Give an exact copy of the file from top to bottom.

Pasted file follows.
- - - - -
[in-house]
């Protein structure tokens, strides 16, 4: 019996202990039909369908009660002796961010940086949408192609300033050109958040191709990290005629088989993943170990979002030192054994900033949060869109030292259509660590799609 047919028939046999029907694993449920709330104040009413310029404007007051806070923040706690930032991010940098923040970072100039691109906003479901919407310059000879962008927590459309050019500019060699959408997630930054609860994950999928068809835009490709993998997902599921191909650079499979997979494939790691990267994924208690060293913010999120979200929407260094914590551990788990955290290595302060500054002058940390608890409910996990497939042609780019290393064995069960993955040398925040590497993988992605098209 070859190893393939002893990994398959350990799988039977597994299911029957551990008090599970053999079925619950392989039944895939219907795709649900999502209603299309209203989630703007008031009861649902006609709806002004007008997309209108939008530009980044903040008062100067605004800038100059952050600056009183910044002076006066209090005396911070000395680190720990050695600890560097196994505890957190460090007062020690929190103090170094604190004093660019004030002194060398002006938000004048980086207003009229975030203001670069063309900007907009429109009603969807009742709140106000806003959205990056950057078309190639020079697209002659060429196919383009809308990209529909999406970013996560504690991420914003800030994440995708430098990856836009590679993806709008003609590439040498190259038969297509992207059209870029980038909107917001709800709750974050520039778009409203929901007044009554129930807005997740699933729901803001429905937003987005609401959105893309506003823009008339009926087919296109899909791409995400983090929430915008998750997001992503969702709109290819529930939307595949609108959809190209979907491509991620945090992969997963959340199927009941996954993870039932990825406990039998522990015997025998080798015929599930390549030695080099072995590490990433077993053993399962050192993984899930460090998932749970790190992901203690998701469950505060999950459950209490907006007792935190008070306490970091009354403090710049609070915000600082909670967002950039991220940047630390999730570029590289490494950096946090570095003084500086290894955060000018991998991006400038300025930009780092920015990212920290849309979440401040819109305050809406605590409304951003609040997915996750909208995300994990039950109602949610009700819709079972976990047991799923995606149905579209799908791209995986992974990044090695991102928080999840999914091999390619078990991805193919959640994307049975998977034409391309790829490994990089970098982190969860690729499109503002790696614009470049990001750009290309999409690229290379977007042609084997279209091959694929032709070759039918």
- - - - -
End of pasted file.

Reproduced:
[in-house]
């Protein structure tokens, strides 16, 4: 019996202990039909369908009660002796961010940086949408192609300033050109958040191709990290005629088989993943170990979002030192054994900033949060869109030292259509660590799609 047919028939046999029907694993449920709330104040009413310029404007007051806070923040706690930032991010940098923040970072100039691109906003479901919407310059000879962008927590459309050019500019060699959408997630930054609860994950999928068809835009490709993998997902599921191909650079499979997979494939790691990267994924208690060293913010999120979200929407260094914590551990788990955290290595302060500054002058940390608890409910996990497939042609780019290393064995069960993955040398925040590497993988992605098209 070859190893393939002893990994398959350990799988039977597994299911029957551990008090599970053999079925619950392989039944895939219907795709649900999502209603299309209203989630703007008031009861649902006609709806002004007008997309209108939008530009980044903040008062100067605004800038100059952050600056009183910044002076006066209090005396911070000395680190720990050695600890560097196994505890957190460090007062020690929190103090170094604190004093660019004030002194060398002006938000004048980086207003009229975030203001670069063309900007907009429109009603969807009742709140106000806003959205990056950057078309190639020079697209002659060429196919383009809308990209529909999406970013996560504690991420914003800030994440995708430098990856836009590679993806709008003609590439040498190259038969297509992207059209870029980038909107917001709800709750974050520039778009409203929901007044009554129930807005997740699933729901803001429905937003987005609401959105893309506003823009008339009926087919296109899909791409995400983090929430915008998750997001992503969702709109290819529930939307595949609108959809190209979907491509991620945090992969997963959340199927009941996954993870039932990825406990039998522990015997025998080798015929599930390549030695080099072995590490990433077993053993399962050192993984899930460090998932749970790190992901203690998701469950505060999950459950209490907006007792935190008070306490970091009354403090710049609070915000600082909670967002950039991220940047630390999730570029590289490494950096946090570095003084500086290894955060000018991998991006400038300025930009780092920015990212920290849309979440401040819109305050809406605590409304951003609040997915996750909208995300994990039950109602949610009700819709079972976990047991799923995606149905579209799908791209995986992974990044090695991102928080999840999914091999390619078990991805193919959640994307049975998977034409391309790829490994990089970098982190969860690729499109503002790696614009470049990001750009290309999409690229290379977007042609084997279209091959694929032709070759039918």